Thursday, December 16, 2010

This writing thing can be fun...

It can also be work.  It can even, on rare occasions, be remunerative.

Not much, but some.

Recently scored a few new venues in which to write I wanted to share.

First, after my several articles as the Portland Spirits Examiner for, they have now appointed me the National French Wine Examiner for same internet magazine.

My new "beat" covers...well, pretty much anything I want to write about regarding French wines!

That's a pretty big territory to cover, I think you'll admit. Shouldn't be boring--at least to me, anyway.  Can't speak for the people that have to read what I scribble/type.

If you'd like to read the first couple of article you can go here.

And in future, you can go to the upper right side of this page and click on the link to the National French Wine Examiner.

The first article is regarding Pierre Lurton's announcement today featuring Yquem By The Glass at some fantastic French and Monte Carlo restaurants.  Think of Yquem By The Glass at Pierre Gagnaire in Paris:  if that doesn't sound exciting, then you're not very much of a gastronome!

I'm also in process of penning a lead article for a liquor magazine on bitters and bitter liqueurs.  More about that anon.

Wednesday, December 1, 2010

Channeling James Joyce in the rain, or Metrovino Musings in PDX

We found ourselves in the Pearl District of Portland during a dark and dreary rush hour---at 4:00pm already as dark as Hades and made worse with the steady cold rain---and decided to do discretion over valor by running over to Metrovino for a sip and a nosh.

Kyle Webster, formerly behind the stick at Noble Rot and prime bartender for the House Spirits RPM Wednesdays (another favorite event sure to brighten up an otherwise mediocre middle of the week), had moved to Metrovino to run the bar program there, and we'd been intending to drop in and see what he had done.

Kyle Webster at Eat: An Oyster Bar for House RPM Wednesday

It was the same clean and classy place it had always been, with a pleasant mixture of stainless super modern and quiet muted tones, all elegant and Euro-chic.  It's still a wine-centric place too, with the obvious emphasis on the impressive Enomatic dispenser machines that line the wall behind the bar to support the aggressive program of wines-by-the-glass and wine flights.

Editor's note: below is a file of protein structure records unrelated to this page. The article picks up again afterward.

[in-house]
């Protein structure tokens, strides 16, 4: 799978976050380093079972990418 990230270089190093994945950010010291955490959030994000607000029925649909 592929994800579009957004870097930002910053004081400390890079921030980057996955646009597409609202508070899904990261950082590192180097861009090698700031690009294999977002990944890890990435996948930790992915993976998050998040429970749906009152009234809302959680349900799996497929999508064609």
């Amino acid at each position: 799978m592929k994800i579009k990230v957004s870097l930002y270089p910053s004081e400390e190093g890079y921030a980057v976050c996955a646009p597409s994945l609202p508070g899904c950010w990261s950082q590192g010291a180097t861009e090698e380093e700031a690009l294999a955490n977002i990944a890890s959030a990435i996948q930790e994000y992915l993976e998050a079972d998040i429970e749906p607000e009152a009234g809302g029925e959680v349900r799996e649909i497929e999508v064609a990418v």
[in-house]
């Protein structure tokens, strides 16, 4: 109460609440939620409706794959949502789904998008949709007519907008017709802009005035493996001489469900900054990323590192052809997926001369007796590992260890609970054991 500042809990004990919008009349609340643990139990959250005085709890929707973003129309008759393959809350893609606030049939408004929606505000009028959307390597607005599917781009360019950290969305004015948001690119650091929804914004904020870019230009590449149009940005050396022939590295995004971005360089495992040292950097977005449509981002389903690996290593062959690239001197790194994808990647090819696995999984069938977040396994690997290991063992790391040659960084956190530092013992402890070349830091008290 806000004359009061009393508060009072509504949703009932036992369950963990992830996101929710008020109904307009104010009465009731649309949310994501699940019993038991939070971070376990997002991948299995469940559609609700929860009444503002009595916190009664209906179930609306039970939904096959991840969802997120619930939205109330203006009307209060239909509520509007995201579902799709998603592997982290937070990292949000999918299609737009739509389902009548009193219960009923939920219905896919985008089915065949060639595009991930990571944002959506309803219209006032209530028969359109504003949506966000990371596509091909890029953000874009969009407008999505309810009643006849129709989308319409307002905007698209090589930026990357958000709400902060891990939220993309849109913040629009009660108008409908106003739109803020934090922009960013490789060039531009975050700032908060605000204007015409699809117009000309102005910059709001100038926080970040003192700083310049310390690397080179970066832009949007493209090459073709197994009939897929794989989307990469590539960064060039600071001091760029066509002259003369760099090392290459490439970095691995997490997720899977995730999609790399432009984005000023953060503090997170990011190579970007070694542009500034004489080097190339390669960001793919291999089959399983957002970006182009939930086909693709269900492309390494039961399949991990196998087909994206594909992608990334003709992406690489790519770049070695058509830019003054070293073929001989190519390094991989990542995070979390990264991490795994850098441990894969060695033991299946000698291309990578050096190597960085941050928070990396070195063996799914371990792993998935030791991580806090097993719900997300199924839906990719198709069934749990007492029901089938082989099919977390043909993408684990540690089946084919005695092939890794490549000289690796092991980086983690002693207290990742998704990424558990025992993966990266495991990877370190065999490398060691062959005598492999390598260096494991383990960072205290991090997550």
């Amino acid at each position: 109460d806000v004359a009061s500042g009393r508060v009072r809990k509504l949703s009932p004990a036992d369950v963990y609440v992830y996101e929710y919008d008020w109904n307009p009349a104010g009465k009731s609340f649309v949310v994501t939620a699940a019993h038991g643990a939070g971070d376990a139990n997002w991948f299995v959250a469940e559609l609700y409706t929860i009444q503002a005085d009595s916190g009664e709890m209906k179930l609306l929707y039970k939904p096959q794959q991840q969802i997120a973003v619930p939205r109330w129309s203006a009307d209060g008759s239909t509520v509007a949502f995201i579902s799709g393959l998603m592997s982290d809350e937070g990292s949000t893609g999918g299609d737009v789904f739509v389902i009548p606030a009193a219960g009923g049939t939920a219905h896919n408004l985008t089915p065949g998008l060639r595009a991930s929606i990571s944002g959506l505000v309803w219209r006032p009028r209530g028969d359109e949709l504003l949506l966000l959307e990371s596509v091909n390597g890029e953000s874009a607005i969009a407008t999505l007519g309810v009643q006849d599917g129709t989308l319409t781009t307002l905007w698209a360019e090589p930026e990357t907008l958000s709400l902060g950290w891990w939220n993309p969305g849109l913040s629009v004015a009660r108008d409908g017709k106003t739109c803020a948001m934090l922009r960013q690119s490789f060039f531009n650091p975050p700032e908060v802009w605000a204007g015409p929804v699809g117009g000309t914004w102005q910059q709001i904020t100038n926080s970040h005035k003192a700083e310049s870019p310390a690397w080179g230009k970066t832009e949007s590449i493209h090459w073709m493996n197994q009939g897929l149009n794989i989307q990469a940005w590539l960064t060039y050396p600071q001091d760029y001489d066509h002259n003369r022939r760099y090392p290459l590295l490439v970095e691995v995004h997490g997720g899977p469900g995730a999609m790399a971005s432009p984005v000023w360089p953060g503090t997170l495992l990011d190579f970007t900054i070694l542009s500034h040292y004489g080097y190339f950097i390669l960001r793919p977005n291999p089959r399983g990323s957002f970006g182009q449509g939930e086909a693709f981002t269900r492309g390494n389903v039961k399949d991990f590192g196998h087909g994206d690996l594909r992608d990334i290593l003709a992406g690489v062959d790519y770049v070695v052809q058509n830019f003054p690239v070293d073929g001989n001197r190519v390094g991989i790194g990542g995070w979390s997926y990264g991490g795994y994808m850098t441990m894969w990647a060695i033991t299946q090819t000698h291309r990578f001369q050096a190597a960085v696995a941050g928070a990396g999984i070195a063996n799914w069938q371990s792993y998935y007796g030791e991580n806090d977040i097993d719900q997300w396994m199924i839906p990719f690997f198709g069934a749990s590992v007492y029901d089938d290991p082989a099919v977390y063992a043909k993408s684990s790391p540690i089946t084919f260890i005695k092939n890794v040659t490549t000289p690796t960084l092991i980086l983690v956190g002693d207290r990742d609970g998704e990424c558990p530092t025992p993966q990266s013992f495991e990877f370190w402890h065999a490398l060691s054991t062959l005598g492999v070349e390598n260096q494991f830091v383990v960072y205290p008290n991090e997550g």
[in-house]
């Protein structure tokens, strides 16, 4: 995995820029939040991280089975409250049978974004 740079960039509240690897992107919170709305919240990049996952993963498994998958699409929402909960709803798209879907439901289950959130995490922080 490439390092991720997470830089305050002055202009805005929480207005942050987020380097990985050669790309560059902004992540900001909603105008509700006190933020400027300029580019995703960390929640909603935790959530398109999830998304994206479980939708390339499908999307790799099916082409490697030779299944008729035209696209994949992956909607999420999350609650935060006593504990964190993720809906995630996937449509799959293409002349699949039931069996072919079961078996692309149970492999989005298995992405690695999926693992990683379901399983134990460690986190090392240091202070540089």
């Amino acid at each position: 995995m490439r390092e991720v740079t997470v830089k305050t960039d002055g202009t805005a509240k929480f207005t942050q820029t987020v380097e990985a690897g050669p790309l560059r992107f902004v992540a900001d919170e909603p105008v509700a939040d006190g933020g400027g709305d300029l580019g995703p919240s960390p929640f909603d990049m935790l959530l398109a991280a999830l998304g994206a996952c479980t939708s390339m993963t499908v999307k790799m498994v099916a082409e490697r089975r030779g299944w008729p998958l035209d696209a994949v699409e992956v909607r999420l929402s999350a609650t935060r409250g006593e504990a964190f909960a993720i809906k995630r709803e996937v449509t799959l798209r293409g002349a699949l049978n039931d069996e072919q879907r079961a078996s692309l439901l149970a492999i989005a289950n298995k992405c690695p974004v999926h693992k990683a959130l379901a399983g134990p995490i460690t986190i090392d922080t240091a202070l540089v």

My wife immediately opted for a white wine and Kyle, who is as adept with the wine list as the cocktail list, suggested the Marcel Deiss Pinot Blanc Bergheim 2009---which turned out to be just the thing.

Deiss can certainly be controversial, and his philosophy of winemaking often polarizes people for muting terroir; on the other hand, he's capable of making some damn fine wines, as exampled by this lovely smaragd-like Pinot Blanc (fat, silky, but totally dry and about as fragrant as Pinot Blanc can be expected to be).

I was there to check out Kyle's bartender chops, of course, so after we sparred for a while and I dawdled through the cocktail list, we settled on a "James Joyce", a mix of Jameson Irish, sweet vermouth, Cointreau, and fresh squeezed lime juice, served up.

Since it was a distinctly fine Dublinish day outside, this drink was a perfect warmer of cockles, whatever they are.  I'd like to think Mr. Joyce had the benefit of the whiskey part of being Irish, and suspect he did with his obvious but not always immediately coherent loquacity.

The James Joyce @ Metrovino